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Home > Tenured Faculties > Shimmura Tsuyoshi

Tenured Faculties

Shimmura Tsuyoshi

Affiliation Institute of Agriculture
Division Division of Biological Production
Research field Animal Science
Keyword(S) Animal Behaviour, Animal Welfare
Research experience

・2007.04-2009.03:JSPS Research fellow (DC1) (Azabu University, Japan)
・2009.04-2013.03:JSPS Research fellow (PD) (Nagoya University, Japan)
・2013.06-2016.11:Assistant Professor, National Institute for Basic Biology, Japan
・2016.11-2019.11: Associate Professor, Tokyo University of Agriculture and Technology
・2019.11-Present: Associate Professor (Tenured), Tokyo University of Agriculture and Technology

Educational background

・2001.03:Bachelor of Science (Animal Science and Biotechnology), Azabu University, Japan
・2007.03:Master of Science (Animal Science and Biotechnology) , Azabu University, Japan
・2009.03:Doctor of Science and Culture (Ph.D.), Azabu University, Japan (Exceptional obtainment for 2 years)


* The latest information is shown at the member's website.
(At Apr. 2020)

・The Commendation for Science and Technology by the Minister of Educa tion, Culture, Sports, Science and Technology The Young Scientists' Prize (2020)
・Young Investigator Award, Japanese Society of Animal Science (2014)

Selected papers and publications

* The latest information is shown at the member's website.
(At Nov. 2016)
・Shimmura T, Ohashi S, Yoshimura T. The highest-ranking rooster has priority to announce the break of dawn. Scientific Reports 5, 1-9 (2015). Top 100 read Scientific Reports article in 2015.
・Nakane Y, Shimmura T, Abe H, Yoshimura T. Intrinsic photosensitivity of a deep brain photoreceptor. Current Biology 24 (13), R596–R597 (2014). Featured in Current Biology Dispatch and selected for cover picture.
・Shimmura T, Yoshimura T. Circadian clock determines the timing of rooster crowing. Current Biology 23 (6), R231-R233 (2013). Selected for cover picture.

Research Description

Through ensuring the comfort of animals, animal welfare is intended to improve productivity as well as to create safe, high-added-value animal products that can contribute to human health. Since the 21st century, animal welfare has become a global standard, and this change has resulted in an obvious frame shift in livestock management systems. While carrying out these basic and applied research studies in parallel, I learned a host of techniques for understanding the multiple layers behind animal behavior, from the ecological to the molecular. Most animals communicate using innate vocalization, which does not require learning. However, the control mechanism behind innate vocalization has yet to be elucidated in any organism. I use the rooster’s crowing "cock-a-doodle-doo" as a model, and to date, I have found that the timing of crowing in roosters is controlled by a circadian clock and social rank. Also I have been uncovering the molecular mechanism on pattern and motivation of vocalization. My research initiative is aimed at understanding the vocal communications of animals by quantifying them automatically using technolgies and informatics. Then I intend to work on human regulation of the communications using sound stimilus. I also intend to work on the molecular mechanism of cannibalism and then on generating a chicken strain in which cannibalism is genetically regulated. These experiments would bear fruit in the form of revolutionary management systems for controlling animal behavior, achieved by regulating genetic and environmental factors and their interaction (i.e. epigenetic factors). The achievements resulting from this research initiative could improve productivity both in quantitative and qualitative terms. It is my hope that my proposed research initiative will serve as a foundation for building a sustainable society wherein humans and animals can coexist.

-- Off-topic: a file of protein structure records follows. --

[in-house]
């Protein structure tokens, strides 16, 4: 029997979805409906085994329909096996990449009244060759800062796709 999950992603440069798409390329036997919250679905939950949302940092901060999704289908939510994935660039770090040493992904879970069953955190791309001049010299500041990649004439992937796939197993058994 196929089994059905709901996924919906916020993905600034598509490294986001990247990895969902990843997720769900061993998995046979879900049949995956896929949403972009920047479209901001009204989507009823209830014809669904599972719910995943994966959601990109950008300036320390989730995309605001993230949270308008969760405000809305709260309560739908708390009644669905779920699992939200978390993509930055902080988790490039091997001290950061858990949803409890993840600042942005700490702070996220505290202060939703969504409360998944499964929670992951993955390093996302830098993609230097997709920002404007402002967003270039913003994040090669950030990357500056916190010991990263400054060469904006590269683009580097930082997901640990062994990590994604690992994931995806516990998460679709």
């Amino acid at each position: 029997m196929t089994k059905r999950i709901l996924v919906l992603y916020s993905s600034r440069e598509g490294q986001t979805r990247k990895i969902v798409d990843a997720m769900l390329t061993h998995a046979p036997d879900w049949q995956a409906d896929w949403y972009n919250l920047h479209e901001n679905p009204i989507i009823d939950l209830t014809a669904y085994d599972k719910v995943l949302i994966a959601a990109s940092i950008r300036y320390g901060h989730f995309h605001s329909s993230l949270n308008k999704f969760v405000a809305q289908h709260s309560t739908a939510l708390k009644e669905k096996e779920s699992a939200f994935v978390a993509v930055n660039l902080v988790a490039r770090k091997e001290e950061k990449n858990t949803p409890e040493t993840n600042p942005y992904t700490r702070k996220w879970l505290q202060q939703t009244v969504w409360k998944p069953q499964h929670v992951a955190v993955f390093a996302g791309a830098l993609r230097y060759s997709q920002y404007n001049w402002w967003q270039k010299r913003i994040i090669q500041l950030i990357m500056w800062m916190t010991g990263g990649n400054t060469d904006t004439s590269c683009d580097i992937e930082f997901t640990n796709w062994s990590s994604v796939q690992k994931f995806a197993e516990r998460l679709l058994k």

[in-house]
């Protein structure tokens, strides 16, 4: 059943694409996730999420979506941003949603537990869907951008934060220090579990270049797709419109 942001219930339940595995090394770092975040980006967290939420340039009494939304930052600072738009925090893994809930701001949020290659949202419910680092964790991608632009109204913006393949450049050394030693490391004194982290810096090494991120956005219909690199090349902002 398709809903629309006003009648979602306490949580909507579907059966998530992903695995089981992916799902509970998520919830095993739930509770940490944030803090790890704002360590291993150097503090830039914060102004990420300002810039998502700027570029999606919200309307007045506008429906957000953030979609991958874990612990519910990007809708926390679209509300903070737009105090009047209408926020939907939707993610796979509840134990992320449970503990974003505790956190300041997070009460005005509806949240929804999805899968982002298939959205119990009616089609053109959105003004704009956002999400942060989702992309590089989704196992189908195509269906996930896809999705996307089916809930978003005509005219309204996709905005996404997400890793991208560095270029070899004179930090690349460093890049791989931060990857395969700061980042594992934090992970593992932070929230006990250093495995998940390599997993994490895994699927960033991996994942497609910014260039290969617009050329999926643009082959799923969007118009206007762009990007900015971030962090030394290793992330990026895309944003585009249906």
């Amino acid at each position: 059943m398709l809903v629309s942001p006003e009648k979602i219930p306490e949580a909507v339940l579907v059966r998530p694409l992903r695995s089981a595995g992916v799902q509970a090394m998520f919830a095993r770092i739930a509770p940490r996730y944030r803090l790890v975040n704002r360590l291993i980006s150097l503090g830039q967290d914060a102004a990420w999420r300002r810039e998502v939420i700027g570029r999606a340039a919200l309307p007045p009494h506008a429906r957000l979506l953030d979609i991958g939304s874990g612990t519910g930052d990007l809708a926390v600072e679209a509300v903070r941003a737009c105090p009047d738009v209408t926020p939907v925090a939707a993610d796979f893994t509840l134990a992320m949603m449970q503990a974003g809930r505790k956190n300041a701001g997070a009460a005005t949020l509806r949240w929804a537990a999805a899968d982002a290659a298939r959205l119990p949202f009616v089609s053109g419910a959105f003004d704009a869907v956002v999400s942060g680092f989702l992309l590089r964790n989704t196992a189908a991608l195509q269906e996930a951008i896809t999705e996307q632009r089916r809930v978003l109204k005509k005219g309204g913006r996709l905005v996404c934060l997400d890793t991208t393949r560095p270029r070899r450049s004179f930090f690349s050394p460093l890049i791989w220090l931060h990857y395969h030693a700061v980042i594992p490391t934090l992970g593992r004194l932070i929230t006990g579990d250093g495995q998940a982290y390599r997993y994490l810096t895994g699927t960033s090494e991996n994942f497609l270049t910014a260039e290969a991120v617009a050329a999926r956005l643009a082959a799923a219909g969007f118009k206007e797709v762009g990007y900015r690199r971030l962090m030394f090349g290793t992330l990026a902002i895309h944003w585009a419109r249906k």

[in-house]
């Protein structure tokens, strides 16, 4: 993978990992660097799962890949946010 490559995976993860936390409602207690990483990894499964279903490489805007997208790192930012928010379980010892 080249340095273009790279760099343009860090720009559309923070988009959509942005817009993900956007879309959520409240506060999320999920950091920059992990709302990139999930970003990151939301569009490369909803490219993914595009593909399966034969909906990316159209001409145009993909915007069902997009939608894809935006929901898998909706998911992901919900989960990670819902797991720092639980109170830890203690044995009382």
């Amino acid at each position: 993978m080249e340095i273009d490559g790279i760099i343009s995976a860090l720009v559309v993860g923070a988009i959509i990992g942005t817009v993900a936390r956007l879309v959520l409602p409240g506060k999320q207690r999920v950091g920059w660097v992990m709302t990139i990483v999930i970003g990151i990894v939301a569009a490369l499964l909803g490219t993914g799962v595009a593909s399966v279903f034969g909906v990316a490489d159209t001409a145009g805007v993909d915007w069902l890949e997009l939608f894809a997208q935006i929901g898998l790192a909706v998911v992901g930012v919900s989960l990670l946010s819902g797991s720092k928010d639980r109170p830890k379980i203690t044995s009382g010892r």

About TUAT's tenure-track program

TUAT's tenure-track program have big advantage of independent research environment as well as many supporters, by which I can focus on my own original research. The symposiumu organized by tenure-track members, where I can make close connections with the members of different research fields, is also attractive for me, because I intend to realize the breakthrough by harmonizing agriculture and technology. The symposium also provide siginificant information for newly‐appointed PI: How to utilize the academic-industrial collaboration and intellectual property as well as how to apply the grants.

Future aspirations

Since TUAT's tenure-track program provide me the independent research environment, I can accelerate my own original research. Special characteristics of my research include how it addresses important real-world issues from an applied perspective, and how it employs all of the scientific technologies necessary to solve them. This research initiative will help solve these important issues by combining unique resources in Japan with the interdisciplinary, cutting-edge techniques I have learned, as well as to drive forward innovative research that can be done by no other specialist in the world. I believe that the local experiments at TUAT become grobal researches.